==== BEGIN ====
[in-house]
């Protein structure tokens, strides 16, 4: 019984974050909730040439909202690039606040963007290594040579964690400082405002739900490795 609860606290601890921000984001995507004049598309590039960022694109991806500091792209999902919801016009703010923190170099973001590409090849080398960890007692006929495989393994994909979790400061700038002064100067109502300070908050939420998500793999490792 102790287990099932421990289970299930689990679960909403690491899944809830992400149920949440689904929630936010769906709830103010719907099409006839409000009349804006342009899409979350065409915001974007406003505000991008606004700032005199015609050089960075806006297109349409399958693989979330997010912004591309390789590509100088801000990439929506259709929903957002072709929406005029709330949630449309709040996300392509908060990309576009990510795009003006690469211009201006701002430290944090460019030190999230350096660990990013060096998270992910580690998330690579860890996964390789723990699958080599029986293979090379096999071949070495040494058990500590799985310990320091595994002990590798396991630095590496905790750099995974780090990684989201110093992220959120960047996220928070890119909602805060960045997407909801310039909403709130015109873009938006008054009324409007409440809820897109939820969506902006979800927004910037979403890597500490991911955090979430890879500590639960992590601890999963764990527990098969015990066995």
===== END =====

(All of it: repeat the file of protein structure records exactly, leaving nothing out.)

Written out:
[in-house]
């Protein structure tokens, strides 16, 4: 019984974050909730040439909202690039606040963007290594040579964690400082405002739900490795 609860606290601890921000984001995507004049598309590039960022694109991806500091792209999902919801016009703010923190170099973001590409090849080398960890007692006929495989393994994909979790400061700038002064100067109502300070908050939420998500793999490792 102790287990099932421990289970299930689990679960909403690491899944809830992400149920949440689904929630936010769906709830103010719907099409006839409000009349804006342009899409979350065409915001974007406003505000991008606004700032005199015609050089960075806006297109349409399958693989979330997010912004591309390789590509100088801000990439929506259709929903957002072709929406005029709330949630449309709040996300392509908060990309576009990510795009003006690469211009201006701002430290944090460019030190999230350096660990990013060096998270992910580690998330690579860890996964390789723990699958080599029986293979090379096999071949070495040494058990500590799985310990320091595994002990590798396991630095590496905790750099995974780090990684989201110093992220959120960047996220928070890119909602805060960045997407909801310039909403709130015109873009938006008054009324409007409440809820897109939820969506902006979800927004910037979403890597500490991911955090979430890879500590639960992590601890999963764990527990098969015990066995």